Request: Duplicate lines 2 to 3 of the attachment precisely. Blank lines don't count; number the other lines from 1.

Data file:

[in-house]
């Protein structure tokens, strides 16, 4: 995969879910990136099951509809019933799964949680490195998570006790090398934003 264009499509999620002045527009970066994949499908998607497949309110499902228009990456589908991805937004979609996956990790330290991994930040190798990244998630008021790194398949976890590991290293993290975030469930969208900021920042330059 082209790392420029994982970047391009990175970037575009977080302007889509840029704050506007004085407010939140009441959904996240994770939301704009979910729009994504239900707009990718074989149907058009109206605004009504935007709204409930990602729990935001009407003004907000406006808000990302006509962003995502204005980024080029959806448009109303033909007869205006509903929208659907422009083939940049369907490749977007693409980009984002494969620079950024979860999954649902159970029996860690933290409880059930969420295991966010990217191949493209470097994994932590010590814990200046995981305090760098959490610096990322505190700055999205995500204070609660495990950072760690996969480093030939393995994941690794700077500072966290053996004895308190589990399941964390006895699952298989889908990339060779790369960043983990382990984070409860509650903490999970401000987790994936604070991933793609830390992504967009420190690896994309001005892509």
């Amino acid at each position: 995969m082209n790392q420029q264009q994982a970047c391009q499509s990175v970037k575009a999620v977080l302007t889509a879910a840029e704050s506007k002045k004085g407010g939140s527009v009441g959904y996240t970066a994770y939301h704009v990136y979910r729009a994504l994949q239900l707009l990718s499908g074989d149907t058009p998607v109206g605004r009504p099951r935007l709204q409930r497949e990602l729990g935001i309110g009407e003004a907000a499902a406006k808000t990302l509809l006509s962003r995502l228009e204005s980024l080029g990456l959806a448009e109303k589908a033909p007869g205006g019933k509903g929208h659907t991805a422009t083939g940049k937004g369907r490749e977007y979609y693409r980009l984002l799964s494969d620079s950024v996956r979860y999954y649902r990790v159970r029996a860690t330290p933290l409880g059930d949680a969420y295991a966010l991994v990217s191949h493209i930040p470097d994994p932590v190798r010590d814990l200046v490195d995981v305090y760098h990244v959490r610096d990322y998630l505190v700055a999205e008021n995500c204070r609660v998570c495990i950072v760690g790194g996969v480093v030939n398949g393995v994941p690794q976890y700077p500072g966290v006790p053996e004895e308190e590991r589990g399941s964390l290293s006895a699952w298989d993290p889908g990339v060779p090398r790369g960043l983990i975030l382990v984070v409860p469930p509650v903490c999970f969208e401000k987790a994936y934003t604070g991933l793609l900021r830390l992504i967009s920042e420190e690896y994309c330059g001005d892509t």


């Protein structure tokens, strides 16, 4: 995969879910990136099951509809019933799964949680490195998570006790090398934003 264009499509999620002045527009970066994949499908998607497949309110499902228009990456589908991805937004979609996956990790330290991994930040190798990244998630008021790194398949976890590991290293993290975030469930969208900021920042330059 082209790392420029994982970047391009990175970037575009977080302007889509840029704050506007004085407010939140009441959904996240994770939301704009979910729009994504239900707009990718074989149907058009109206605004009504935007709204409930990602729990935001009407003004907000406006808000990302006509962003995502204005980024080029959806448009109303033909007869205006509903929208659907422009083939940049369907490749977007693409980009984002494969620079950024979860999954649902159970029996860690933290409880059930969420295991966010990217191949493209470097994994932590010590814990200046995981305090760098959490610096990322505190700055999205995500204070609660495990950072760690996969480093030939393995994941690794700077500072966290053996004895308190589990399941964390006895699952298989889908990339060779790369960043983990382990984070409860509650903490999970401000987790994936604070991933793609830390992504967009420190690896994309001005892509």
């Amino acid at each position: 995969m082209n790392q420029q264009q994982a970047c391009q499509s990175v970037k575009a999620v977080l302007t889509a879910a840029e704050s506007k002045k004085g407010g939140s527009v009441g959904y996240t970066a994770y939301h704009v990136y979910r729009a994504l994949q239900l707009l990718s499908g074989d149907t058009p998607v109206g605004r009504p099951r935007l709204q409930r497949e990602l729990g935001i309110g009407e003004a907000a499902a406006k808000t990302l509809l006509s962003r995502l228009e204005s980024l080029g990456l959806a448009e109303k589908a033909p007869g205006g019933k509903g929208h659907t991805a422009t083939g940049k937004g369907r490749e977007y979609y693409r980009l984002l799964s494969d620079s950024v996956r979860y999954y649902r990790v159970r029996a860690t330290p933290l409880g059930d949680a969420y295991a966010l991994v990217s191949h493209i930040p470097d994994p932590v190798r010590d814990l200046v490195d995981v305090y760098h990244v959490r610096d990322y998630l505190v700055a999205e008021n995500c204070r609660v998570c495990i950072v760690g790194g996969v480093v030939n398949g393995v994941p690794q976890y700077p500072g966290v006790p053996e004895e308190e590991r589990g399941s964390l290293s006895a699952w298989d993290p889908g990339v060779p090398r790369g960043l983990i975030l382990v984070v409860p469930p509650v903490c999970f969208e401000k987790a994936y934003t604070g991933l793609l900021r830390l992504i967009s920042e420190e690896y994309c330059g001005d892509t």